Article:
For Some, Obama's Inauguration Calls for Timeout

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By Liz Clarke
Washington Post Staff Writer
Friday, January 16, 2009

Georgetown Coach John Thompson III plans to attend President-elect Barack Obama's swearing-in ceremony Tuesday, even if it means walking the 3 1/2 miles back to campus amid closed city streets and the gridlock sure to surround them.

Plus, Thompson is considering shifting practice from its usual 4 p.m. start time to the early evening to ensure that the Hoyas have an opportunity to watch the historic event, if they choose to do so.

"Whenever you have a change of presidents, it's a special time," Thompson said during a conference call with Big East coaches yesterday. "But this, as we start to welcome our 44th president, is a very special time here -- for me personally and for a lot of people."

And while Georgetown is the sole Big East school in the nation's capital, Thompson isn't the only coach who's weighing how to incorporate Tuesday's inauguration into the highly structured lives of his student-athletes.

Seton Hall Coach Bobby Gonzalez says he doesn't consider himself politically hard-wired, but says he started thinking about the significance of Tuesday's ceremony for his team while listening to former Georgetown coach John Thompson Jr. discuss it on his radio program.

"It got me thinking about our players and maybe having them be a little conscious of it, if they're not already," Gonzalez said. "We certainly are going to talk about it. Will we watch as a team or not? I'm not sure."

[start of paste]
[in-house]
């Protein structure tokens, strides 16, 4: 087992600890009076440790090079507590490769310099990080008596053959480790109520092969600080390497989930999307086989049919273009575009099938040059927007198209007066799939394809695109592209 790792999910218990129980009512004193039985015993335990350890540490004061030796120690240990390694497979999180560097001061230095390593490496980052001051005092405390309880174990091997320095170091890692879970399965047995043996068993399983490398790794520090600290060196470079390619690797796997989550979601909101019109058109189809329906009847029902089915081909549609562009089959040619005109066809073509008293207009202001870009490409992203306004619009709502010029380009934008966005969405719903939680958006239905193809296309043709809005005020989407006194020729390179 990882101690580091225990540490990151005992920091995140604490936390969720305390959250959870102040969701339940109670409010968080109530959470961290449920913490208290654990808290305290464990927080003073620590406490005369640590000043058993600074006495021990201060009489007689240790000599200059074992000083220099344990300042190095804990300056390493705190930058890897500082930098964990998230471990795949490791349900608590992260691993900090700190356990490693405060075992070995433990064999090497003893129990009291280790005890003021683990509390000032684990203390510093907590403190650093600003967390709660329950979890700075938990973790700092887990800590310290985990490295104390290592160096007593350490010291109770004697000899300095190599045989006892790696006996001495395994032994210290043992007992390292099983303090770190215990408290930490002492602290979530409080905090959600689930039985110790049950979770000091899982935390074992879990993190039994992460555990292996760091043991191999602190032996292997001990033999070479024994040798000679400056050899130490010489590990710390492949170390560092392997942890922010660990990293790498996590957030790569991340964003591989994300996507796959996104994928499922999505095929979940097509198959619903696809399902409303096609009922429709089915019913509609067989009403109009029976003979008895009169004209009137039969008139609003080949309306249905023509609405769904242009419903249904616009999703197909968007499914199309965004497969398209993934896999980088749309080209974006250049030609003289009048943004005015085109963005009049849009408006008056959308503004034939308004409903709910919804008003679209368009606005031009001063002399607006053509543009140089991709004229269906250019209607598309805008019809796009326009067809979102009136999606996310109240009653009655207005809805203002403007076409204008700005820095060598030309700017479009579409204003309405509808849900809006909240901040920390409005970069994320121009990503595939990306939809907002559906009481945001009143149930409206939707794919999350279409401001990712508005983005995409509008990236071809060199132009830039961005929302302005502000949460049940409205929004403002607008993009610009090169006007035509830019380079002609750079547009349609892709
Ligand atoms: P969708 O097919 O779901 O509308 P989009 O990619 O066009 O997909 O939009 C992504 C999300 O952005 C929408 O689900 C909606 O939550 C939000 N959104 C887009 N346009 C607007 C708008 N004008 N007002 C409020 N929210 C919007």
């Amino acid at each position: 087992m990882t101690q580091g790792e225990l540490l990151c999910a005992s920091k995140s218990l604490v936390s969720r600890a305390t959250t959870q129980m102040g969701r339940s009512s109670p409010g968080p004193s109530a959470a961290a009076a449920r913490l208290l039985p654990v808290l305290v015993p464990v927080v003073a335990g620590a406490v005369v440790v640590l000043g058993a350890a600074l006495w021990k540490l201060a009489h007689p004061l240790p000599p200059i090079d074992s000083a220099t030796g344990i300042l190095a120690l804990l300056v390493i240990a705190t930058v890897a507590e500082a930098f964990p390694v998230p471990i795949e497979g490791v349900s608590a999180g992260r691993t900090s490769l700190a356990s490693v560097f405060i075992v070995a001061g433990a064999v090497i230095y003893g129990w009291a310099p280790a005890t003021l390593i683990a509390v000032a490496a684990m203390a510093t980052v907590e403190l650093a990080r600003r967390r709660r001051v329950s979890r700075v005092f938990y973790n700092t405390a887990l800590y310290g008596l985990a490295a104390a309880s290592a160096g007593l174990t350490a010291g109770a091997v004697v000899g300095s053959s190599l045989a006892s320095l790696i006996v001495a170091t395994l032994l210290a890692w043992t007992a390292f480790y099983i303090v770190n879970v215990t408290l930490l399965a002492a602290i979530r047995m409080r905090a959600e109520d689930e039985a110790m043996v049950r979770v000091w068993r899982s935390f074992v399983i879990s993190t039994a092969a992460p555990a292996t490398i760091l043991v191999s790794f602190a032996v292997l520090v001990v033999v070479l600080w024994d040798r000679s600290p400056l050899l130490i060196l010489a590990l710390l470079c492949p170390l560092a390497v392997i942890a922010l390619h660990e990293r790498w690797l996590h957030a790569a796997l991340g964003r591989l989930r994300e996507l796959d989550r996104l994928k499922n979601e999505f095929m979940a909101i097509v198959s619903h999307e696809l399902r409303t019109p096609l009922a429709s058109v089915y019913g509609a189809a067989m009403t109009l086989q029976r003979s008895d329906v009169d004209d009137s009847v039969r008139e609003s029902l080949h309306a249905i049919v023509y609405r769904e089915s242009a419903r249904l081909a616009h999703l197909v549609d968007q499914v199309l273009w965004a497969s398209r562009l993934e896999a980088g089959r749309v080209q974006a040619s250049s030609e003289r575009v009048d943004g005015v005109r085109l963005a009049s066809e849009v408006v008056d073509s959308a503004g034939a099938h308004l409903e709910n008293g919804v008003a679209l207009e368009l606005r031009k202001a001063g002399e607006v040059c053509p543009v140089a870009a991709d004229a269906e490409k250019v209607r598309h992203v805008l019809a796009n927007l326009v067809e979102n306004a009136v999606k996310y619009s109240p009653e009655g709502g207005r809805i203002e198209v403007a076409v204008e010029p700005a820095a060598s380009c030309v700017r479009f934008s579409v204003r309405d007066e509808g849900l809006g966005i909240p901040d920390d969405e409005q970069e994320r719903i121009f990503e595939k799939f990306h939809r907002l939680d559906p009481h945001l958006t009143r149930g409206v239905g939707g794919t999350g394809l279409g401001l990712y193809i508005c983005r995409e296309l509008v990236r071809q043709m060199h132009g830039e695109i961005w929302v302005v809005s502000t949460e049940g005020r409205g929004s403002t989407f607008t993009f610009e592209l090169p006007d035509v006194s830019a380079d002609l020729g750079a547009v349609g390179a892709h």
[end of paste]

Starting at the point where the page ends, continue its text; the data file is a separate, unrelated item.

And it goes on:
The swearing-in ceremony will take place Tuesday by noon, as directed by the Constitution, on the steps of the U.S. Capitol. It will be followed by the inaugural address and parade, which will make its way up Pennsylvania Avenue NW from the Capitol to the White House.

A contingent of George Washington basketball players plans to be present for much of it, according to sophomore guard Travis King.

King, who is from New Haven, Conn., is organizing the outing.

"This is history, and we definitely want to be a part of it," King said. "I want to see everything. It's a once-in-a-lifetime thing."

Howard senior guard Eugene Myatt feels the same. Though the Bison players haven't decided whether to watch or attend as a group, Myatt said he plans to be present, having cast his first vote in a presidential election for Obama.

Obama's election "shows how our country has grown for the better," Myatt said. "I feel as though this is a great time in history."


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